To my generation,
Our generation has never been as engaged with voting in the way older generations have. Which is sad because it means politicians target policies at older people and ignore us because they think we are too lazy/uninterested/busy having sex and taking drugs to go out and vote. While it shouldn’t be our responsibility to fix the fact that we are often alienated by politicians, it has now become infinitely important for us to fix this ourselves.
Hope causes change: What I love about us is that we are optimistic and hopeful and more tolerant than other generations. We aren’t cynical yet. We still (just about) believe that we can be the next Steve Jobs or the next Scarlett Johansson or the next PM and I don’t think we understand how powerful this is. Optimism and a hope for a better future is what causes this to happen. We have this. We are an optimistic generation. Cynicism or pessimism breed thoughts such as “ah well, there’s nothing we can do to fix it” or “it won’t make a difference” but optimism encourages the complete opposite. We believe we can change the world so we do.
“Because the people who are crazy enough to think they can change the world are the ones that do” maybe Steve Jobs?
The more we positively impact politics, the more politics will positively impact us: It shouldn’t work this way but it does. It’s become so common for politicians to be focused more on their careers than on their constituents and very often they will target policies to those who are more likely to vote.
CASE STUDY: The General Election 2015
As you can see almost 80% of people aged 65 and over voted in the last general election compared to only 43% of 18-24 year olds. Compare that to this table which broadly outlines the policies that would primarily impact those age demographics.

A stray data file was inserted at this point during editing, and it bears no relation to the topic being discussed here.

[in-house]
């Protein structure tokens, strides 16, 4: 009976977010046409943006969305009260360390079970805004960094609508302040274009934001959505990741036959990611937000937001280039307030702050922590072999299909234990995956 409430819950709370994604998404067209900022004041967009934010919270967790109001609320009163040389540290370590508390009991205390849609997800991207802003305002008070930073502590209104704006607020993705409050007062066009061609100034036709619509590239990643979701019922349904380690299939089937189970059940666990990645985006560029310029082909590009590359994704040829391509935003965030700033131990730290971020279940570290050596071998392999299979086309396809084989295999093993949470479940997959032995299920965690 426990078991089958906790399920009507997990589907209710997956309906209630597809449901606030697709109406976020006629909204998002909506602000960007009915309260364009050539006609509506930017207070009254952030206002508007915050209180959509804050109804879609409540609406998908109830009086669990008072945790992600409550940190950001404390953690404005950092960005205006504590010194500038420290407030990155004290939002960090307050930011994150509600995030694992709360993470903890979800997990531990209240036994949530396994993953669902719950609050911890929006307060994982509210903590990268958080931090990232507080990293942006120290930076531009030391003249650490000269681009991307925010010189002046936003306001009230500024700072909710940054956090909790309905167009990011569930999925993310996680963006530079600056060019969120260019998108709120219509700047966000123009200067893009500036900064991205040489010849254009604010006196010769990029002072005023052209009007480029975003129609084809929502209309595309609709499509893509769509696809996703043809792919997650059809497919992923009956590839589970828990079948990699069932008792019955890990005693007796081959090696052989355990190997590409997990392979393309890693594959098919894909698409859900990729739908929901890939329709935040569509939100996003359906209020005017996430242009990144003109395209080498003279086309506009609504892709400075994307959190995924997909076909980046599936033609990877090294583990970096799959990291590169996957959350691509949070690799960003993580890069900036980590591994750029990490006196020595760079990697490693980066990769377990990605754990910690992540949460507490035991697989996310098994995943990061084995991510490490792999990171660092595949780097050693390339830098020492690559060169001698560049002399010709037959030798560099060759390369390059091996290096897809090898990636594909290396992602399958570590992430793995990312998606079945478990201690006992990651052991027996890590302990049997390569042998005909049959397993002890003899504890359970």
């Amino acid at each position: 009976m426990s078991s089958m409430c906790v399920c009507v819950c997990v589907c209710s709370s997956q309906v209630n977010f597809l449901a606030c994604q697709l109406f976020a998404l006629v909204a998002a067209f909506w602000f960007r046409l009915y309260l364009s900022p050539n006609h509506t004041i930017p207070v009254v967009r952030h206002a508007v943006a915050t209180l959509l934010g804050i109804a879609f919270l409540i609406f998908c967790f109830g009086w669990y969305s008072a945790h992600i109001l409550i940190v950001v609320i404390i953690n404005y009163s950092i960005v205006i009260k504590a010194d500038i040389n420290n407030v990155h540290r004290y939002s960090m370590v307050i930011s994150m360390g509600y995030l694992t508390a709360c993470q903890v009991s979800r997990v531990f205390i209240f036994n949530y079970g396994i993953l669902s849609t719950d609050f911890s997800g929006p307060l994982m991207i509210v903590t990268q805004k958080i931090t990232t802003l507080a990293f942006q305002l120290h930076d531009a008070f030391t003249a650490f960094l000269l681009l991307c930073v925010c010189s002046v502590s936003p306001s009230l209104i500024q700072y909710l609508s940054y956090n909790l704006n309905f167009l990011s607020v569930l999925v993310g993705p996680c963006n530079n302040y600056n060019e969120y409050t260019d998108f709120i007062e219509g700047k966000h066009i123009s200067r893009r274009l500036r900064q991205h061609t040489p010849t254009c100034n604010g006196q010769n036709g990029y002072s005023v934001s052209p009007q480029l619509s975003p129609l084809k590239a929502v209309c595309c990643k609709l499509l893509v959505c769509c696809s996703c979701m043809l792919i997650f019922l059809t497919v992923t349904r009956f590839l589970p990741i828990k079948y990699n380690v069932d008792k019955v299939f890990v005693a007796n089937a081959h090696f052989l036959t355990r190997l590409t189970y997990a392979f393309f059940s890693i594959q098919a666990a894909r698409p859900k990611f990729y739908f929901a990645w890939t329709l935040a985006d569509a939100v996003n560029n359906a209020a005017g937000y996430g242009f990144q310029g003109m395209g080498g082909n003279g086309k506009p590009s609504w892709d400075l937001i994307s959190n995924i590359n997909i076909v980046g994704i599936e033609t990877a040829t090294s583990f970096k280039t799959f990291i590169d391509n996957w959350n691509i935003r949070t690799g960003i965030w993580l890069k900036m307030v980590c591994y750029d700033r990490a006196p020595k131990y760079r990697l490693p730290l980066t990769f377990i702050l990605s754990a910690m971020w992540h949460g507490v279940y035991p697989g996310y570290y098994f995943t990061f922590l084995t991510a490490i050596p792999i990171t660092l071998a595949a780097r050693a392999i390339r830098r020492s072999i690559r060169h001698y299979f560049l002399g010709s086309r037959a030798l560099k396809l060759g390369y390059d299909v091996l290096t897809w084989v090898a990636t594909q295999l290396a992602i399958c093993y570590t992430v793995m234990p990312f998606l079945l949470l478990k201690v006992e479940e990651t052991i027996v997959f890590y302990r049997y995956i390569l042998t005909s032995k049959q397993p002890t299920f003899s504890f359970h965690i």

It’s not surprising that the majority of parties have more policies (and positive policies) directed towards the pensioners because they are more likely to vote. Therefore, political parties gear policies to persuade them to vote for their party as it seems crucial to gain the support of the older generation in order to win.
Therefore, if our generation could be depended on to go out and vote in an election, we would be more likely to have positive policies aimed at us in order to entice us. I totally understand many of us may argue this shouldn’t be how politics should work and I agree but it’s one way we can begin to get our voices heard.
Which leads me on to…
We have a powerful, united voice: I saw this so clearly during Brexit. Our generation completely united behind the remain campaign regardless of many other differences. For the first time in my life I saw us engaged and debating. My social media was filled with the voices of my friends, many of whom I would never have expected to join the debate. It was amazing to see and in the bleak days after the referendum result it was the one positive I found myself being drawn back to. During campaigns that tried to divide us, our generation stood together and we proved what we can do.
We must now utilise that strength, engagement and unity and build on what have begun to achieve. We shouldn’t be forgotten because of our age and we certainly shouldn’t be underestimated. We are as important as any other voter. We are them.